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This paper explores the meaning of "home" through various texts of noted philosophers and writers through the ages. First, the paper defines home in the context of teaching how one should interact in society on a larger scale. Then, it analyzes this idea as seen in various works, beginning with Plato's "Apology" and "Crito," two of his most famous dialogues that observe the connection between Socrates' beliefs and how this system of belief is reflected in Athenian society. then, it examines Joseph Conrad's "Heart of Darkness" noting that the theme of 'dwellings' reflects the darker side of humanity. Lastly, in Achebe's "Things Fall Apart," the paper highlights how the protagonist is faced with the prospect and reality of change. The paper concludes with a discussion about changing traditions.
From the Paper:"The prospect of escaping from prison does not represent a solution because the most important virtue of Athenian government is the rule of law. Socrates invokes the voice of the constitution which preaches that "integrity, institutions and laws are the most precious possessions of mankind." In this sense, he prefers to die as a martyr for a cause he believes in even if his sentence is profoundly unjust. By betraying these laws, he would have to betray his own conscience which dictates him to obey the laws even when unjustly invoked: "Do you imagine that a city can continue to exist and not be turned upside down, if the legal judgments which are pronounced in it have no force but are nullified and destroyed by private persons?" "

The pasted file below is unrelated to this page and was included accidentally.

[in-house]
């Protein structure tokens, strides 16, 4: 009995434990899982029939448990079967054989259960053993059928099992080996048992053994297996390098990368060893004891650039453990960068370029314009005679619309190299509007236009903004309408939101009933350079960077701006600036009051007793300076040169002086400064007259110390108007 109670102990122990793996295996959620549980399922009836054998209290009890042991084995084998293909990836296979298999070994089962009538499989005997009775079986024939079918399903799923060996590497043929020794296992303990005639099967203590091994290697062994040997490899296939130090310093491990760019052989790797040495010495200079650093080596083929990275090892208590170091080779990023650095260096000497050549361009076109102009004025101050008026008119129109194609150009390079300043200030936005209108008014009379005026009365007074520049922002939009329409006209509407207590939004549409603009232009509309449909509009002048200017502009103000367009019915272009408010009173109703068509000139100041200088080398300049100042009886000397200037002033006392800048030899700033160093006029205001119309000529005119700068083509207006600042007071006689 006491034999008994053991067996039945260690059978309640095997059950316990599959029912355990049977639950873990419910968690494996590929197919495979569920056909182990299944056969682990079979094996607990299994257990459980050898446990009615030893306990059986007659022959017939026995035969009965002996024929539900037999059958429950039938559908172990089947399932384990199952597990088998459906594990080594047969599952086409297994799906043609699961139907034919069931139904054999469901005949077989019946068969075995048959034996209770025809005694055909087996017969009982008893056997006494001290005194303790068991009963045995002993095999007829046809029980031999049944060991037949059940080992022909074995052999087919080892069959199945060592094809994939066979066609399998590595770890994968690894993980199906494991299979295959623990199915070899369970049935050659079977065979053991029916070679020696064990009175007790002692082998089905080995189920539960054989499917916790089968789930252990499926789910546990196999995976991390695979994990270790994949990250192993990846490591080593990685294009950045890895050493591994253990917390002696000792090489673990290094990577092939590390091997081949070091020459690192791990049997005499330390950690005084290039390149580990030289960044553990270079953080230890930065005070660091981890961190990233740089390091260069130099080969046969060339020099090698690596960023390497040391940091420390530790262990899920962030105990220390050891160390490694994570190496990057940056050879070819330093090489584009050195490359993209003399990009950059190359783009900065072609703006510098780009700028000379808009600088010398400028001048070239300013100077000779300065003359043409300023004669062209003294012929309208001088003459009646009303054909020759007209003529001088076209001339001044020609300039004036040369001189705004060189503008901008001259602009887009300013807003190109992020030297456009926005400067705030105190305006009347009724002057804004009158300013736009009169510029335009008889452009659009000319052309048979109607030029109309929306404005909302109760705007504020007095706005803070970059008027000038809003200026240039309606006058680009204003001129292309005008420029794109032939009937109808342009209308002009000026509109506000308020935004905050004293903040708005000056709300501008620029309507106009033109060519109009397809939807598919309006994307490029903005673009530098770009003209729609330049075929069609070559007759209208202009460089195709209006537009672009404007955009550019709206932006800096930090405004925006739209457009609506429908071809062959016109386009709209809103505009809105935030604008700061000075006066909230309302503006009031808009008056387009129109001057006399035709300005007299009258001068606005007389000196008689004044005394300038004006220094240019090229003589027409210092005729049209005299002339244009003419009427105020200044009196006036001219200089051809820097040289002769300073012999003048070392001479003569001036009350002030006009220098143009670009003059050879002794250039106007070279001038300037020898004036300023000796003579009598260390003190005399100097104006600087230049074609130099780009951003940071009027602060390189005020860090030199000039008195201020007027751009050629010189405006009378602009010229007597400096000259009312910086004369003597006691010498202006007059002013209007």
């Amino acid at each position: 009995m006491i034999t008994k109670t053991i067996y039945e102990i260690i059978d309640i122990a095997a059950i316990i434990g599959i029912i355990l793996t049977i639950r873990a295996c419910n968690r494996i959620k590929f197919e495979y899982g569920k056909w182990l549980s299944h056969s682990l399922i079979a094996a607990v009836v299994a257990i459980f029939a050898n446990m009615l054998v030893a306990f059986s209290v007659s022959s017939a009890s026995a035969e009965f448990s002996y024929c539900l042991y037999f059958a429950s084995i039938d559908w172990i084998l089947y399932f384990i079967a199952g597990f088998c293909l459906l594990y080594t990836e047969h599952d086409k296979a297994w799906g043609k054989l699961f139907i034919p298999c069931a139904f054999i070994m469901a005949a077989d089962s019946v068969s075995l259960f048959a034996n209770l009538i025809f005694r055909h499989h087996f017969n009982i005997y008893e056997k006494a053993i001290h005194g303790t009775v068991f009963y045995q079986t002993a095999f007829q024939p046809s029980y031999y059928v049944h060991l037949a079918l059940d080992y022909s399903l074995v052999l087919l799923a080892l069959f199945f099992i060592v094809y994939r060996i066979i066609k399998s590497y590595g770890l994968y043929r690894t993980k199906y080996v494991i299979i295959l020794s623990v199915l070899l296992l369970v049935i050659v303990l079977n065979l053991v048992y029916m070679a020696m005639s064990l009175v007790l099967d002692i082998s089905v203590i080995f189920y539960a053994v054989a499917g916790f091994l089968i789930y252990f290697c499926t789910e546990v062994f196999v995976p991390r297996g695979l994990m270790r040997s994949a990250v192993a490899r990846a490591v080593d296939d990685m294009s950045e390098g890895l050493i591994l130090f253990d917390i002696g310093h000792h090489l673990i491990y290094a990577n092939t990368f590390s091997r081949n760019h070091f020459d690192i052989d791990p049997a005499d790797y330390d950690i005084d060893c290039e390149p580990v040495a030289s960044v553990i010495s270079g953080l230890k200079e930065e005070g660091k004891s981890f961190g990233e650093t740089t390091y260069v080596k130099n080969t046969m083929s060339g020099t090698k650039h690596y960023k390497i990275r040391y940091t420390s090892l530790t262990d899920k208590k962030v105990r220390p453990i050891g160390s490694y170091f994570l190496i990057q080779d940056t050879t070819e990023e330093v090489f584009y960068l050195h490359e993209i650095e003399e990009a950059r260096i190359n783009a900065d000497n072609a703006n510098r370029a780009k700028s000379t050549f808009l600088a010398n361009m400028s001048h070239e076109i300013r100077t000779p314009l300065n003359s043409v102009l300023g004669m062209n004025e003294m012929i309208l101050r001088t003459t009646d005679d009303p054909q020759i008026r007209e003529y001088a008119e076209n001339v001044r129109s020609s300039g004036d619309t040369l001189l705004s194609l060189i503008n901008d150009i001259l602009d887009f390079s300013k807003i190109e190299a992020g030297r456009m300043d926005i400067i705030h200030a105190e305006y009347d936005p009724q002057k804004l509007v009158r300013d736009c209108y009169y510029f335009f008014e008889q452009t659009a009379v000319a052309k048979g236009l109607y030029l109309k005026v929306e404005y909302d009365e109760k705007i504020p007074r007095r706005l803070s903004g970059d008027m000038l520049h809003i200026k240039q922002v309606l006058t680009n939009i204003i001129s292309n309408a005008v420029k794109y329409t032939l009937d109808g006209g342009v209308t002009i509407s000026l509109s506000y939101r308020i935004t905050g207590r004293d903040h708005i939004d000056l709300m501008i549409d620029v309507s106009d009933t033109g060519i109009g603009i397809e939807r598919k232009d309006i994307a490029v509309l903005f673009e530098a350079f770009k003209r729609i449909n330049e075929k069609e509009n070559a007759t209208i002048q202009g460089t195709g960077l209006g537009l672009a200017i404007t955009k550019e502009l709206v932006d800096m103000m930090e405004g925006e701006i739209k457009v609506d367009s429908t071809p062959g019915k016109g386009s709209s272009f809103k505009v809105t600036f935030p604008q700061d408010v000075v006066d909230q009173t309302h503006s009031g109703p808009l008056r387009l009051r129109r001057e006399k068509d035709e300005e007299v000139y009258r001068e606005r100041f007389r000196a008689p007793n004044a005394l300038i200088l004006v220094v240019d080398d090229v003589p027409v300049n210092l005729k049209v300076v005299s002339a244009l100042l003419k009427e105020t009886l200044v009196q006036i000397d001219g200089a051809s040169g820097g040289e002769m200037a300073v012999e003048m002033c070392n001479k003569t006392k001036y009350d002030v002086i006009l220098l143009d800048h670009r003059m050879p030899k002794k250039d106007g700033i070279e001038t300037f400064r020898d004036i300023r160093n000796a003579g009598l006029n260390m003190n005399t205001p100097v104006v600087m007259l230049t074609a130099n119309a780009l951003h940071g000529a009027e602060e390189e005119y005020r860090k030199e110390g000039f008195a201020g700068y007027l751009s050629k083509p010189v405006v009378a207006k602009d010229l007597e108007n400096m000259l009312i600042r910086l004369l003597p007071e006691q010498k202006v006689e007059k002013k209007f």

"Plato also tackles this theme in "Apology." In fact, probably the central argument in Plato's "Apology" is that one should never betray one's philosophy for any reason, even when his life is at stake: "I will not yield to any man contrary to what is right, for fear of death, even if I should die at once for not yielding." Death should not deter a philosopher from looking for the truth and sharing it with others. "
Sample of Sources Used:
- Achebe, Chinua. Things Fall Apart. Anchor, 1994.
- Conrad, Joseph. Heart of Darkness. Dover Publications, 1990.
- Plato. "Apology." The Collected Dialogues of Plato: Including the Letters. Princeton University Press, 2005.
- Plato. "Crito." The Collected Dialogues of Plato: Including the Letters. Princeton University Press, 2005.
Cite this Analytical Essay:
Dwellings: Body, Home, City (2012, May 31) Retrieved May 25, 2013, from http://www.academon.com/analytical-essay/dwellings-body-home-city-151274/
"Dwellings: Body, Home, City" 31 May 2012. Web. 25 May. 2013. <http://www.academon.com/analytical-essay/dwellings-body-home-city-151274/>